County fairs continue traditions, appeal to younger crowd


stanislaus county fairTURLOCK — Summer is fair season and this year Stanislaus and San Joaquin counties hosted fairs that drew more than 300,000 visitors combined. It was the first time since 2013 that the region enjoyed fairs in both counties.

The San Joaquin County Fair was suspended in 2014 and 2015 because of financial headaches. But fair culture runs deep within the Central Valley’s agricultural landscape, and with encouragement from the community, the fair returned and ran for five days from June 15-19.

“We tagged most of our advertising as ‘back by popular demand,.’” said San Joaquin County Fair CEO Kelly Olds. “There were lots of requests from citizens of San Joaquin County to bring the fair back to what everybody had previously experienced.”

Approximately 50,000 guests visited the fair, about 10,000 more than expected.

The event offered fairgoers’ favorites such as the carnival, livestock exhibits, musical entertainment and the judging of agricultural products and textiles, fine art and photography works. However, the 2016 fair included some new components as well.

This year hungry visitors had additional meal choices alongside the deep fried options that are staples at most fairs. Food Truck Alley offered a lineup of vendors providing higher-end food truck cuisine while Smitty’s Wings & Things, a Stockton restaurant recently featured on the Food Network’s “Diners, Drive-Ins and Dives,” operated its eatery exclusively from the fairgrounds’ commercial kitchen.

The 2016 fair also introduced more grounds acts which involved strolling performers doing routines including comedy, dance or balloon sculpting.

One new grounds act was particularly popular with youngsters.

“We had a dragon that wandered around, a guy wearing an 80-pound rubber suit, and he looked like a dragon,” Olds said. “Smoke would come out of his nostrils occasionally and he’d have pictures taken with the kids, and that would draw a big crowd around him.”

Other popular exhibitions included BMX bicycle acrobats, Mexican-style professional wrestlers, an antique truck and tractor display, pig races and canine and monkey shows.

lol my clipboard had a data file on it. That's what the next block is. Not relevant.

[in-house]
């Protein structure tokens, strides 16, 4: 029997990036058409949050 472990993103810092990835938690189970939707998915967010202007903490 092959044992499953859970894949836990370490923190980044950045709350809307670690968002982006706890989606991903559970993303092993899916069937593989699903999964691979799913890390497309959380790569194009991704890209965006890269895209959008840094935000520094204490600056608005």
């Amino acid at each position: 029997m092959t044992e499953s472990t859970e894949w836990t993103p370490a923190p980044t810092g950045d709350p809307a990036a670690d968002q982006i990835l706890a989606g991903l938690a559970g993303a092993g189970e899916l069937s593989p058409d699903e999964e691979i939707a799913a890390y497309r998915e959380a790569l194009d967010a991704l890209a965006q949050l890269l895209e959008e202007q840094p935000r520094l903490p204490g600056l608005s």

Music played an important role at the fair. Couples were lured to dance by performing bands, many featuring Mexican music.

“One of the things we did was really look at the demographics and try to play to the whole community and not just one or two groups,” Olds said.

While the fair featured both traditional and new elements, the purpose and benefits of the San Joaquin Fair have remained constant over the years, according to Olds.

“It’s the entertainment value for the community but also to put a spotlight on agriculture,” he said. “Agriculture is so important here in San Joaquin County as an industry, and it’s to educate the public about agriculture.”

Approximately 230,000 people visited this year’s Stanislaus County Fair, held from July 8 -17 at the county fairgrounds in Turlock.

The fair’s purpose of providing local family entertainment while emphasizing the area’s agricultural background has been consistent since 1911.

“We always look and cater to our demographic as always, but at the same time we always want to keep the nostalgia with the fair,” said Stanislaus County Fair Marketing and Communications Director Adrenna Alkhas. “With our fair it is really Ag-focused and having the livestock, the competitive exhibits, and keeping those, is very, very important to us.”

Walking through the fairgrounds is like taking a stroll through history according to Alkhas. The event started as the Melon Carnival in 1911 and later became the Stanislaus Fair in the late 1920s. The event evolved into the Stanislaus County Fair when the state purchased the current Turlock fairgrounds in the 1940s.

“Over the last 105 years we’ve been a family affair,” said Alkhas. “If you look back at photos from 1911 and compare to photos now, it’s the same thing. It’s Mom and Dad holding their child’s hand walking around the fairgrounds looking at the rides, eating the food.”

The Stanislaus County Fair is an event that Dawne Hamman’s family of Modesto has enjoyed every summer. Over the past eight years, Hamman’s four sons have raised and shown animals at the fair, a tradition that was not only fun but helped shape them as well.

“Our county fair and FFA chapter experience has given us lifelong memories, lessons and friendships that have, in turn, make our kids well-rounded, productive, responsible, fun-loving young men,” said Hamman.

Still, changing with the times in order to keep the fair fresh and inviting to younger visitors is important as well.

“That’s why we also created the Gaming Expo this year where kids and families could fly their own drones, and there was an interactive component inside where kids could play video games,” Alkhas said.

Other new events at the 2016 fair included the High Diving Pirates show, pig races and a lounge targeted at inspiring young girls to become leaders.

The EmpowHER Lounge offered workshops and presentations on leadership and technology skills along with ways to build confidence among girls.


Please enter your comment!
Please enter your name here